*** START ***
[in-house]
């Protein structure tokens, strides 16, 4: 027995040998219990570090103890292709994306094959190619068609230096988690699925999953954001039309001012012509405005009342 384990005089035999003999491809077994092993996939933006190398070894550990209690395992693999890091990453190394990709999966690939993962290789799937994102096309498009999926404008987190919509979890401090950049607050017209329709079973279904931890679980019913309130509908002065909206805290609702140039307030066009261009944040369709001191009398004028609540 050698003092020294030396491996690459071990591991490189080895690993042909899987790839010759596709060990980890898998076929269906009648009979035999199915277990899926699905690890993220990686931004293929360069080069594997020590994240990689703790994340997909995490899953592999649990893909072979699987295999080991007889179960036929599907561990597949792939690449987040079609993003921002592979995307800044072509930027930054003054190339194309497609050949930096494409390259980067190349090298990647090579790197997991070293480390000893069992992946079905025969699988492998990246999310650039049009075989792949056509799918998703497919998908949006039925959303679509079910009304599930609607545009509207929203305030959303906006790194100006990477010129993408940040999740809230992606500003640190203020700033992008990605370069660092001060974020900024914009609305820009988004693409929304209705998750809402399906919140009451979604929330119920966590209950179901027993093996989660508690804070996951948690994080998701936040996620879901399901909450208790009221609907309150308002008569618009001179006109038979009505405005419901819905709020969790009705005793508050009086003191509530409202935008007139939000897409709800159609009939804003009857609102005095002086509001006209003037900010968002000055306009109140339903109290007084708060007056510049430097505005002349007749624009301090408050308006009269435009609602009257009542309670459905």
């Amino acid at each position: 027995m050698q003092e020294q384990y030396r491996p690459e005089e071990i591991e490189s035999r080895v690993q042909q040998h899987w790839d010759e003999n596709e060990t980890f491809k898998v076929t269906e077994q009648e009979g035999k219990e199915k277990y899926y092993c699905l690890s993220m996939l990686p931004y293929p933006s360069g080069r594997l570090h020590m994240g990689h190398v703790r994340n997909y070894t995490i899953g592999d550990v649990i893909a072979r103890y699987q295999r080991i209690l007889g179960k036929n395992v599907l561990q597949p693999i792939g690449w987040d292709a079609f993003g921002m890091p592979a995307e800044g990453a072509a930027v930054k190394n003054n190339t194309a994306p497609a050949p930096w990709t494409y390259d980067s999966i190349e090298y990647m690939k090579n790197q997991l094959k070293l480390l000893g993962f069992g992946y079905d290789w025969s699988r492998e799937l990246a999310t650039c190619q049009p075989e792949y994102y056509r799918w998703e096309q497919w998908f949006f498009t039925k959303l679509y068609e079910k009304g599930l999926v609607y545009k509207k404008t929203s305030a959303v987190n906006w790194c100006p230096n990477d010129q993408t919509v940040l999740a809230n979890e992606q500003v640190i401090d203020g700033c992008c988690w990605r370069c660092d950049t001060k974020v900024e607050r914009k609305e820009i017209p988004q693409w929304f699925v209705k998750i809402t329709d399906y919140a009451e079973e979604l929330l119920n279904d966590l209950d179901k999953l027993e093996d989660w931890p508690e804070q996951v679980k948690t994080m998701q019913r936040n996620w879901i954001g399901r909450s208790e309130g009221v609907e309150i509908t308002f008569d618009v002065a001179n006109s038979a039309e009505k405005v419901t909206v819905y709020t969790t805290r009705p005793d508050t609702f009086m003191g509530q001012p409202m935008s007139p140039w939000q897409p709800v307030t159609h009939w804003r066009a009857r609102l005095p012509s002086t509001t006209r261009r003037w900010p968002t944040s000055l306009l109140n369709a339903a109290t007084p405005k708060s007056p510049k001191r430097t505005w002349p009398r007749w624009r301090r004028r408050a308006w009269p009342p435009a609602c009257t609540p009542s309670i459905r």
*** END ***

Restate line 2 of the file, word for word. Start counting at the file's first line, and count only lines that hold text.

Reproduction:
């Protein structure tokens, strides 16, 4: 027995040998219990570090103890292709994306094959190619068609230096988690699925999953954001039309001012012509405005009342 384990005089035999003999491809077994092993996939933006190398070894550990209690395992693999890091990453190394990709999966690939993962290789799937994102096309498009999926404008987190919509979890401090950049607050017209329709079973279904931890679980019913309130509908002065909206805290609702140039307030066009261009944040369709001191009398004028609540 050698003092020294030396491996690459071990591991490189080895690993042909899987790839010759596709060990980890898998076929269906009648009979035999199915277990899926699905690890993220990686931004293929360069080069594997020590994240990689703790994340997909995490899953592999649990893909072979699987295999080991007889179960036929599907561990597949792939690449987040079609993003921002592979995307800044072509930027930054003054190339194309497609050949930096494409390259980067190349090298990647090579790197997991070293480390000893069992992946079905025969699988492998990246999310650039049009075989792949056509799918998703497919998908949006039925959303679509079910009304599930609607545009509207929203305030959303906006790194100006990477010129993408940040999740809230992606500003640190203020700033992008990605370069660092001060974020900024914009609305820009988004693409929304209705998750809402399906919140009451979604929330119920966590209950179901027993093996989660508690804070996951948690994080998701936040996620879901399901909450208790009221609907309150308002008569618009001179006109038979009505405005419901819905709020969790009705005793508050009086003191509530409202935008007139939000897409709800159609009939804003009857609102005095002086509001006209003037900010968002000055306009109140339903109290007084708060007056510049430097505005002349007749624009301090408050308006009269435009609602009257009542309670459905």